Earlanda Augusta knew. She saw her son flash money and spend it on new clothes. He picked up dinner checks when he didn't have a job. She knew the cash was dirty, and when she questioned him about it, he admitted he made his money selling weed.
Augusta understood. A year or so earlier, she copied a hundred résumés for her boy and helped him hand them out to just about every business along Fruitridge Road. None brought back a job offer.
Augusta answered the knock on her door at 4 a.m. last Aug. 26. It was the Sacramento County Sheriff's Department. They told her there had been a homicide, that her son, Adrian Augusta, 20, had been shot and killed in a pot robbery on the street.
"I fell in the doorway, to my knees," Earlanda Augusta said, when told of her son's death. He had been shot in the back when he tried to run from a gunman in an arranged 12:59 a.m. meeting at 37th Avenue and 44th Street in unincorporated south Sacramento.
On Wednesday, prosecution and defense attorneys delivered their closing arguments to a Sacramento Superior Court jury in the special-circumstance murder trial of Devenne Marquist Rodriguez, 27.
Rodriguez is accused of fatally shooting Augusta and stripping off the dead man's clothes in search of loot, then leaving him partially naked and dead in the gutter.
Deputy District Attorney Sheri Greco described Rodriguez as broke and bent on robbery. She said Rodriguez used a 15-year-old girl he'd been drinking and smoking pot with to set up Augusta.
A steady stream of cellular communications made up the bulk of the prosecution's case. In one exchange after the shooting, the girl texted an allusion to Rodriguez's failure to return from the rendezvous with some "tree," or marijuana. A six-gram bag of pot was found near Augusta's body, according to the evidence at trial.
Although he didn't find the pot, Rodriguez texted back, "We got sumthin" for the effort Augusta's cellphone, according to Greco. She said Rodriguez's response amounted to an "adoptive admission" of culpability.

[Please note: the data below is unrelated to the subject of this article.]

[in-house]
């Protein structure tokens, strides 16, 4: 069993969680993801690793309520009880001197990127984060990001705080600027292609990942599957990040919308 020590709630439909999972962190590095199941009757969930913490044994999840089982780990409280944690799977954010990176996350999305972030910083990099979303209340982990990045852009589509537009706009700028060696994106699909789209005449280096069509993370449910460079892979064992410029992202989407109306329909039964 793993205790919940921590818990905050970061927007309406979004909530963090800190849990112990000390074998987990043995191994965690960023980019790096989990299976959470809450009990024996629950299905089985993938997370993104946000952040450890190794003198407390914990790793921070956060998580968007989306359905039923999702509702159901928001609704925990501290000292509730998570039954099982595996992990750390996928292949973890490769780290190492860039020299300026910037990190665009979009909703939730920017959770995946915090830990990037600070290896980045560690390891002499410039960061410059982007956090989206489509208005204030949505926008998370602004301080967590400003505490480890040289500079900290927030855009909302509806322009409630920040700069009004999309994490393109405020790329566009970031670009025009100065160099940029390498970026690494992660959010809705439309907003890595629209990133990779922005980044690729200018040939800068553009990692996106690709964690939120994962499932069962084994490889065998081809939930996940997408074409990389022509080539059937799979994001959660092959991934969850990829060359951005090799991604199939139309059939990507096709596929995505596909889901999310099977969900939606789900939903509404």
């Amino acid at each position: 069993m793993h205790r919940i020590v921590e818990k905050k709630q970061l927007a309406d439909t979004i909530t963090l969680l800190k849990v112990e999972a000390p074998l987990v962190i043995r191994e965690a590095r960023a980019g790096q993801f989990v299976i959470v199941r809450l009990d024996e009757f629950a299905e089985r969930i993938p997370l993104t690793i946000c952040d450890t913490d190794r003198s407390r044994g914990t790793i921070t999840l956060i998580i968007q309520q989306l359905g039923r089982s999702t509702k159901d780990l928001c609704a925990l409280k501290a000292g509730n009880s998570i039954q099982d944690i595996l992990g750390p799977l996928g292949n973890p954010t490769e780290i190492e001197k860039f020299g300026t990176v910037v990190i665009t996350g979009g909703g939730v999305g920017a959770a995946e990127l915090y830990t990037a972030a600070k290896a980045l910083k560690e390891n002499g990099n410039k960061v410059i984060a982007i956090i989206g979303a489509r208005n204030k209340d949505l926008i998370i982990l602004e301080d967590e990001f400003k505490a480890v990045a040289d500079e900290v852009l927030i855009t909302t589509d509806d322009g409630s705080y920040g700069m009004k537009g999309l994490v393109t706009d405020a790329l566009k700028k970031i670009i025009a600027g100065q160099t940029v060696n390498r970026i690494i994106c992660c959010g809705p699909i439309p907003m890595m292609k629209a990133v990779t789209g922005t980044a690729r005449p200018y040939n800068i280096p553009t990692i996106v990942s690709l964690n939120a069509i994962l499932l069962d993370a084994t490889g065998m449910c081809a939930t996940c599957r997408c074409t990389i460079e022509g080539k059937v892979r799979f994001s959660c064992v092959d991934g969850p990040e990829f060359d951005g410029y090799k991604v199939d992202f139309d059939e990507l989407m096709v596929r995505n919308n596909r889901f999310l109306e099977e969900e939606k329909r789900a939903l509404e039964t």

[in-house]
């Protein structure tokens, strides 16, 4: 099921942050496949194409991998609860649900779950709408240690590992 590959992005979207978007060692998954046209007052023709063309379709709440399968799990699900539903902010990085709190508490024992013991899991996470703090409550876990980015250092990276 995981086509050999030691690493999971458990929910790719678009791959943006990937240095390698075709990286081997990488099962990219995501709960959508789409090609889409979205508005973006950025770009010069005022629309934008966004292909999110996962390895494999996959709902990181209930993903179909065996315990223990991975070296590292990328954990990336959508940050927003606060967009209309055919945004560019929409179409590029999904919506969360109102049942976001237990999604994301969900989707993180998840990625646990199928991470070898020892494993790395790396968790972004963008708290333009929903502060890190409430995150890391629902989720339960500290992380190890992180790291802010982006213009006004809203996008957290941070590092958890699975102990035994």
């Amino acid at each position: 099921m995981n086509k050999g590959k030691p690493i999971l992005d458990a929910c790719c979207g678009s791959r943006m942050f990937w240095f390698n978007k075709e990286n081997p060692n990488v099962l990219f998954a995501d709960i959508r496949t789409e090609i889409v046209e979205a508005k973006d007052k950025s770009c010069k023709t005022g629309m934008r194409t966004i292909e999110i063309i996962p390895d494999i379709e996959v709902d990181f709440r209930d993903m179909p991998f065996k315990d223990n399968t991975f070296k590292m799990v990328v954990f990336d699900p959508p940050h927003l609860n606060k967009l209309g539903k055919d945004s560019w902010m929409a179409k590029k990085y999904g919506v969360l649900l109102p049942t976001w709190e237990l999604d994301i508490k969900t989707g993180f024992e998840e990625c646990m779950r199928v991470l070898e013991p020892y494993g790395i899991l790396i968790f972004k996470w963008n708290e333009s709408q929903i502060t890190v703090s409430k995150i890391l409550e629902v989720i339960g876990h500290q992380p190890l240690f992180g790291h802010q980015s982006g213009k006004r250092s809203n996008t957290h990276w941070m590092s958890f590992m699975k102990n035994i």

Rodriguez's phone records damned him as much as anything, the DA told the jury. She said they showed a call from Augusta to Rodriguez at 12:56 a.m. three minutes before paramedics were dispatched to the shooting.
"A high-risk, unlawful, dangerous activity yes," Greco said of Augusta's marijuana sales. "But the very nature of the activity he was engaging in made him a perfect target. It made him a perfect target for a setup by (Rodriguez)."
Defense attorney Frances Huey argued that somebody else killed Augusta. She said her client was only out to buy some pot but that a mystery man along for the ride whom Huey identified only as "Serge" jumped out of their car during the meetup and fatally shot Augusta. Rodriguez, fearing for his own life, ran home, Huey told the jury.
"It was something he couldn't control," Huey said.
Sitting in the back of Judge Allen H. Sumner's courtroom, Earlanda Augusta listened to the arguments and shared a tearful hug afterward with the prosecutor. She said in an interview her son's life should not be defined by the indignity of his death.
"My son was definitely very well-loved and very caring," Augusta said. "We called him 'Gramps' because he has a whole demeanor about himself. He didn't party. He didn't hang out. He was kind of always at home, a homebody, especially for being 20."
She said her son sang in the choir of Century Chapel Methodist Episcopal Church and toured out-of-state with its youth organization. She said he was a volunteer with the Sacramento START after-school program, where she works one of her two jobs. Adrian's dad also works as a computer technician, Earlanda Augusta said.
But their boy, a Luther Burbank High School graduate, could never break into the job market, his mother said.
"We made about 100 copies of his résumé, and we went up and down the streets where we live off Fruitridge, to the various stores, every local business, insurance agencies, holding signs, fast food McDonald's, Jack in the Box, Taco Bell all of them," she said. "Just nothing."
Earlanda Augusta said she kept hounding her son to find work, that "you've got to have your own money."
Soon enough, she said, she saw him spending way beyond the pocket money she and his grandmothers and godmothers slipped him.
Adrian denied it at first but eventually copped to being a pot dealer.
"He said to me, 'Mom, what am I going to do?' " Earlanda Augusta said. " 'You need help around the house. You can't continue to pay my bills, buy me clothes. I can't find a job.' So I put the threatening out there 'If you're going to sell drugs, you can't live in my house.'
"But if I kick him out, what the heck is he going to get into? And where is he going to live? And he really doesn't know how to live on his own yet. And then he's 19, turning 20, so how do you control what they do at that age?"
Earlanda Augusta said plenty of higher-level dealers in places like south Sacramento advance marijuana, for no money down, to young men like her son, Adrian, who sometimes pay for it with their lives.